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Red Star Over China

CPC Encyclopeida | Updated: 2012-01-06 14:19

Red Star Over China

Red Star Over China, a book by Edgar Snow, is an account of the Communist Party of China written when they were a guerrilla army still obscure to Westerners. Along with Pearl Buck's The Good Earth, it was the most influential book on Western understanding and sympathy for China in the 1930s.

In Red Star Over China, Edgar Snow recounts the months that he spent with the Chinese Red Army in the summer and fall of 1936. Snow uses his extensive interviews with Mao and the other top leaders to present vivid descriptions of the Long March, as well as biographical accounts of leaders on both sides of the conflicts, including Zhou Enlai, Peng Dehuai, Lin Biao, He Long, and Mao Zedong's own account of his life.

When Snow wrote, there were no reliable reports reaching the West of what was going on in the communist-controlled areas. Snow's status as an international journalist not previously identified with the communist movement gave his reports the stamp of authenticity. The glowing pictures of life in the communist areas contrasted with the gloom and corruption of the Kuomintang government. Many Chinese learned about Mao and the communist movement from the almost immediate translations of Mao's autobiography, and readers in North America and Europe, were heartened to learn of a movement as being anti-fascist and progressive. Snow also reported clearly Mao's new United Front policy.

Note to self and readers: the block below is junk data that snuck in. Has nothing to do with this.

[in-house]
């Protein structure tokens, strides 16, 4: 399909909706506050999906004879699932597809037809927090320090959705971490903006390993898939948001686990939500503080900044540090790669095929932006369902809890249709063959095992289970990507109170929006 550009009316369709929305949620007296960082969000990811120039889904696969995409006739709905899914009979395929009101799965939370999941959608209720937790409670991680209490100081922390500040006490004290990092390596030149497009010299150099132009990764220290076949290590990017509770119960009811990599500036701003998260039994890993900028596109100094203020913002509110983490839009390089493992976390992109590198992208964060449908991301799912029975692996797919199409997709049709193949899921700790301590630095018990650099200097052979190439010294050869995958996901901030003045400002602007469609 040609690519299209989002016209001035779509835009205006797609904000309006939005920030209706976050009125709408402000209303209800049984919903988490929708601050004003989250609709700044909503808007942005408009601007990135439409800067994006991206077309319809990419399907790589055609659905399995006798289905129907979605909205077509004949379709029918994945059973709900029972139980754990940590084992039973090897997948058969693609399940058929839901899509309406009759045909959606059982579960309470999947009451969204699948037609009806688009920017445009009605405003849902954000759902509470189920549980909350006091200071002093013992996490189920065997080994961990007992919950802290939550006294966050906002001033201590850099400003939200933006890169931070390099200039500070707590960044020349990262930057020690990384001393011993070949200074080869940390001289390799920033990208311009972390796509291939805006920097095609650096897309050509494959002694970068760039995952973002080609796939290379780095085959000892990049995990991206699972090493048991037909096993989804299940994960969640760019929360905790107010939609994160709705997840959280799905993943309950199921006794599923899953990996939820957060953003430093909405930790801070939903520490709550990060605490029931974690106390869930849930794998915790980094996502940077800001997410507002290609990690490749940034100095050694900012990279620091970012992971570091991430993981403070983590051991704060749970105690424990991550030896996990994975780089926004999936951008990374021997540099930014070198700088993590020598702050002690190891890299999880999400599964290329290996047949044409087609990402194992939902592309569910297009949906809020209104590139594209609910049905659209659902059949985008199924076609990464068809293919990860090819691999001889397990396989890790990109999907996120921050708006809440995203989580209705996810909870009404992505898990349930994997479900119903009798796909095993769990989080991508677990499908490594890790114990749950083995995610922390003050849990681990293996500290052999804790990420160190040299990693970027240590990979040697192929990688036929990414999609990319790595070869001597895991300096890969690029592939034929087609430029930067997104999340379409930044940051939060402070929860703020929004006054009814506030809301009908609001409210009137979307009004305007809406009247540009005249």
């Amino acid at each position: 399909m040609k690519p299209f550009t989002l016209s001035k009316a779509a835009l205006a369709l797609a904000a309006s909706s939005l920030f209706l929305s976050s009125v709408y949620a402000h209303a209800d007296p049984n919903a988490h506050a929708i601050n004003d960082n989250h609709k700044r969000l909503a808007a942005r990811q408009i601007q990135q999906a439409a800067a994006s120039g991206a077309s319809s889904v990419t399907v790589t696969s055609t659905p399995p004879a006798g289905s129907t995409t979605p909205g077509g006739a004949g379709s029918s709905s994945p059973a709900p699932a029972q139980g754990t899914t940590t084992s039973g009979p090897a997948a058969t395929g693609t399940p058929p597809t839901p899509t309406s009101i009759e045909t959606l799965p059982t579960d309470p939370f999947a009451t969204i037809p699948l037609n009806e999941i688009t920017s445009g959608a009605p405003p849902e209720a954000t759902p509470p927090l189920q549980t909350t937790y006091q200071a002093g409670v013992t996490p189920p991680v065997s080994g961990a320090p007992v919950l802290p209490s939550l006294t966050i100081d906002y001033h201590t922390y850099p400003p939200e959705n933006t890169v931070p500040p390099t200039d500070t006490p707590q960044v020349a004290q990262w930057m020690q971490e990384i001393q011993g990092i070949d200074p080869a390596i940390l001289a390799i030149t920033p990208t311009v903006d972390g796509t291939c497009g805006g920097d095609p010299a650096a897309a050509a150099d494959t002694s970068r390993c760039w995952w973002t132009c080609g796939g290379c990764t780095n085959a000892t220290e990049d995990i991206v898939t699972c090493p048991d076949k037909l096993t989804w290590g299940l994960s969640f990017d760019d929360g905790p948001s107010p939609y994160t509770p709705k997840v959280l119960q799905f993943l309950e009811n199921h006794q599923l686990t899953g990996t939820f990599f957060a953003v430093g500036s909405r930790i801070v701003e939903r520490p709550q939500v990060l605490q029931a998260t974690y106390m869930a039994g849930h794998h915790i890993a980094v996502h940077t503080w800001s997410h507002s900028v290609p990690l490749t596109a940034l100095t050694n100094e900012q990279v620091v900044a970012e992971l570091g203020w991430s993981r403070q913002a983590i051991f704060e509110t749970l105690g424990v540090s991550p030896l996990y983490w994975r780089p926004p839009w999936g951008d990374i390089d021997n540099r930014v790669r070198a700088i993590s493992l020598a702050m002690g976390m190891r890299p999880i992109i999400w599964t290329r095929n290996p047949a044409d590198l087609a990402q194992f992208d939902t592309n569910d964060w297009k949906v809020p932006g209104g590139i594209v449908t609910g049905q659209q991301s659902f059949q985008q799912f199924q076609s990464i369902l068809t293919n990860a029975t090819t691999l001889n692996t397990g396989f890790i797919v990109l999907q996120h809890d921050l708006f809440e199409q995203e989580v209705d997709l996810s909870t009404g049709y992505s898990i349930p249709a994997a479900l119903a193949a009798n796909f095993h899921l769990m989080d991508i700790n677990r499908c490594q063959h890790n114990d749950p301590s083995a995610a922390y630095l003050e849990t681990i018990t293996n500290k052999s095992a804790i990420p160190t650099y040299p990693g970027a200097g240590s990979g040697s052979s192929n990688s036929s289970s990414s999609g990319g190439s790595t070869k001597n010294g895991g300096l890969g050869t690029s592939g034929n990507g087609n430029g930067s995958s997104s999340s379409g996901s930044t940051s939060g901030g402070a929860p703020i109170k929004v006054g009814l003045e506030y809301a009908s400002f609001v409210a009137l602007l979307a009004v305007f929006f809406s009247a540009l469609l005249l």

Snow's Preface to the revised edition of 1968 describes the book's original context:

The Western powers, in self-interest, were hoping for a miracle in China. They dreamed of a new birth of nationalism that would keep Japan so bogged down that she would never be able to turn upon the Western colonies - her true objective. Red Star Over China tended to show that the Chinese Communists could indeed provide that nationalist leadership needed for effective anti-Japanese resistance. How dramatically the United States policy-making attitudes have altered since then?... It provided not only for non-Chinese readers, but also for the entire Chinese people - including all but the Communist leaders themselves - the first authentic account of the Chinese Communist Party and the first connected story of their long struggle to carry through the most thoroughgoing social revolution in China's three millenniums of history. Many editions were published in China ...?

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